A few paragraphs above, I discussed groups encouraging the Asian-Canadian community to have open conversations about the racism they are experiencing. The same honest, frank discussions need to happen about our mental health issues and their treatments. If the members of our community are too ashamed to visit a therapist’s office, then the initial conversations about mental health must take place in our homes.

If you are a member of the Asian-Canadian community, and you have read this far in my blog, then you have already taken a first step towards ending the stigma and the first step towards healing yourself. It is courageous to seek medical treatment and not allow the fear of being labelled to stop you from getting help.

You have just read about how our culture of collective honour and the false “model minority” stereotype are creating a stigma against mental health treatment. You have read the statistics that at least 20% of Canadians suffer anxiety and depression after COVID-19, and the percentage within your marginalized community is likely well above 20%. This means that a large percent of the people in your community are suffering silently; a large percent of your family, friends, and neighbours. You are not in this alone. Your feelings are normal and justified.

The recent suicides and admitted mental health struggles of nine K-pop celebrities have sparked meaningful conversations about mental health inside the Asian community. Moreover, these very public examples of mental health struggles provide perfect opportunities for Asian families to engage in discussions around the dinner table.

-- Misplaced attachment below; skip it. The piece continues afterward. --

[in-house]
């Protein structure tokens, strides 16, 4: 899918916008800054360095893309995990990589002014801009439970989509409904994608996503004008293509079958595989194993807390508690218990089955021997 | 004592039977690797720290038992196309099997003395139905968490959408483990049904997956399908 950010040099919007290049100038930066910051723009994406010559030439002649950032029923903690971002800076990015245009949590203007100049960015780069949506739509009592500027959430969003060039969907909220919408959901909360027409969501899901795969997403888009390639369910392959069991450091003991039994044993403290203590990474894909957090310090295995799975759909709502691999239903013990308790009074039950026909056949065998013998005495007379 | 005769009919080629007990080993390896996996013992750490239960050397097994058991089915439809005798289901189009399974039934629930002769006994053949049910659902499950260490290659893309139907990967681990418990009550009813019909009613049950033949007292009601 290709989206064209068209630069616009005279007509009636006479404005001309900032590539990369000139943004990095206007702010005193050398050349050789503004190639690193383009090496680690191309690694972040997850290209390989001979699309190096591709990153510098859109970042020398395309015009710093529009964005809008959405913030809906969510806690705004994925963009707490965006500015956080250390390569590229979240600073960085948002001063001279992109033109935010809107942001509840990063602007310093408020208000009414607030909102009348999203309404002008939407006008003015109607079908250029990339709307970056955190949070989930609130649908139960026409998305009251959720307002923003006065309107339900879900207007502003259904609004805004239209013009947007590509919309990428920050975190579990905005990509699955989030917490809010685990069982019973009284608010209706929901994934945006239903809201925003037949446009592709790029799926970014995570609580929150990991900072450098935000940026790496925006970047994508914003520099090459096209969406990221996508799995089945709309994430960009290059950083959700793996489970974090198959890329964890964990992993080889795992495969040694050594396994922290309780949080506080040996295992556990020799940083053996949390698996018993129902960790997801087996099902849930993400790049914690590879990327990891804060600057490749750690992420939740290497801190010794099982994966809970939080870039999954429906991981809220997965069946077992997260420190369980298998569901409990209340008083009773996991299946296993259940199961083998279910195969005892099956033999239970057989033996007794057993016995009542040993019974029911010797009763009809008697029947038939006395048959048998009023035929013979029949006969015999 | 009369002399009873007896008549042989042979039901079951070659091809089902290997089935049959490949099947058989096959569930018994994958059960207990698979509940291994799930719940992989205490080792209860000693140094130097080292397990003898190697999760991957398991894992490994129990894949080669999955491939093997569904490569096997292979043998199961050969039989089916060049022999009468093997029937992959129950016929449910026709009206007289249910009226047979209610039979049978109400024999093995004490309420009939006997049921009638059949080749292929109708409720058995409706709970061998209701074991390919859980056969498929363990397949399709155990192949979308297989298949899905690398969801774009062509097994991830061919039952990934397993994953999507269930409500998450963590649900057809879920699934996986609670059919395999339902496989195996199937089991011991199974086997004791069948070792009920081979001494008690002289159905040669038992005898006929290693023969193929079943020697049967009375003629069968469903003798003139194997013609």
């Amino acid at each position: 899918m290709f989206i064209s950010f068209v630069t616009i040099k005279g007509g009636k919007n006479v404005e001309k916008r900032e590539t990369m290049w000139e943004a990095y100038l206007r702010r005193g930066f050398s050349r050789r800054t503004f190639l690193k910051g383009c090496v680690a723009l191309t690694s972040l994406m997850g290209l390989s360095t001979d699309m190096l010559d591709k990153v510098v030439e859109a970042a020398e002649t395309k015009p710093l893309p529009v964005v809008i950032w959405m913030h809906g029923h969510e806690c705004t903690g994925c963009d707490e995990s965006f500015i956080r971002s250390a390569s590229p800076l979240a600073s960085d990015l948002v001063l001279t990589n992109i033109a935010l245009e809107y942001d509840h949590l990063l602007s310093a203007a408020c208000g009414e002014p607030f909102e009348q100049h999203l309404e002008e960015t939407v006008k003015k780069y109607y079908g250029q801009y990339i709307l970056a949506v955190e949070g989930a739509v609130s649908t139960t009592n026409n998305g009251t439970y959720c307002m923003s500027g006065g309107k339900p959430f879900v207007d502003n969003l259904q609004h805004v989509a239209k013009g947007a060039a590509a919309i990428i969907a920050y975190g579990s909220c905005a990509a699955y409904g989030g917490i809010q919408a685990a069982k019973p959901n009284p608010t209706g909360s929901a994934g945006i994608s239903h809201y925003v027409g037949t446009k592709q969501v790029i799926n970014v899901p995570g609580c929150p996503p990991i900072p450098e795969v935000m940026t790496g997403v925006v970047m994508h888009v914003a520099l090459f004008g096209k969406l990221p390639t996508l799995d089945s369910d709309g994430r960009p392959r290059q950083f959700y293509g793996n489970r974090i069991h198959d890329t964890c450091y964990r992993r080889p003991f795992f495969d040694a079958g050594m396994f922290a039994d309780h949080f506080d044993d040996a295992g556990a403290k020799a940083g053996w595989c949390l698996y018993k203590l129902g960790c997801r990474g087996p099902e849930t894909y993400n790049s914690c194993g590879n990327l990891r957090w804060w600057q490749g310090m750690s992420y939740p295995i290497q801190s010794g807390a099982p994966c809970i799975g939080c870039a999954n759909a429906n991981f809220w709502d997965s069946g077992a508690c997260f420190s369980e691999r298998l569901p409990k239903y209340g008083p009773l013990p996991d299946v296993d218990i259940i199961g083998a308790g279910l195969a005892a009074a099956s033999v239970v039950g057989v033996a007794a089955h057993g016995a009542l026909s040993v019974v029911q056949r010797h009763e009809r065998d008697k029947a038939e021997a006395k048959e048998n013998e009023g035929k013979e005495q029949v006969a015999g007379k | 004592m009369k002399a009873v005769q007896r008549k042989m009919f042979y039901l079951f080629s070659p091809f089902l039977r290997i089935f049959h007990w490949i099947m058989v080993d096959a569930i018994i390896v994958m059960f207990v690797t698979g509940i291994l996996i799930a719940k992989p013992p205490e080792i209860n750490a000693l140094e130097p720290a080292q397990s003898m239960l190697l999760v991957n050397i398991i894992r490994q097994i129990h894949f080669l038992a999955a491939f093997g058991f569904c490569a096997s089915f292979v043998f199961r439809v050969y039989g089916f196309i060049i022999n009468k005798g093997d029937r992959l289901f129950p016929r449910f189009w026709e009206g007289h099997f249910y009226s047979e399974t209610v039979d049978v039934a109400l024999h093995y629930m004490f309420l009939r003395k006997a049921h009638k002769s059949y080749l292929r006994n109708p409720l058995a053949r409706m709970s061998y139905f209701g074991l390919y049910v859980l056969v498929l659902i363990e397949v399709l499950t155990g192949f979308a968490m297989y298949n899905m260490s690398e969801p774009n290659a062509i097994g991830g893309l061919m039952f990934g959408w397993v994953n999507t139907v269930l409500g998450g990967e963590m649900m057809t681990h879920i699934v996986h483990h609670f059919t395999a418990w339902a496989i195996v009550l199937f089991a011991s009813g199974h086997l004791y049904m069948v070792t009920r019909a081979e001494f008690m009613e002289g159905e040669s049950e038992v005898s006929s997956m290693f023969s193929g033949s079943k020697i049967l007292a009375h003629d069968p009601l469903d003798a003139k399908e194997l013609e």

I am Here for You

I encourage readers to contact me to set up a free 15 min consultation via phone or GoogleMeet. I would love to talk to you about what you are feeling post-COVID and talk about what is happening inside your house. This call can be brief and 100% confidential. 

Through ongoing talk therapy sessions, we can identify your concerns and begin treating the symptoms that interfere with your work and personal life. We can also explore your positive traits and values to develop self-compassion, increase self-worth, overcome self-criticism, and quiet your inner critic. This will start to improve your quality of life overall and build your self-confidence. 

Become a Mental Health Advocate within Your Community

During our sessions, we will discuss steps that you can take to help others within your house and community. After all, we will likely discover that the behaviours of these others are contributing factors to your own mental health struggles. Therefore, by helping them, you are helping yourself.

Opening up the conversations with family and friends can be scary and overwhelming. I can help you learn to challenge and reframe thoughts of shame about getting help. Together we can help ourselves and our community breaks the chain of Asian shame that restricts our ability to prosper in our homeland and abroad.

Play Video

Speaking with Global News’ about reducing shame for Asians struggling with mental health and strategies to better cope during the pandemic.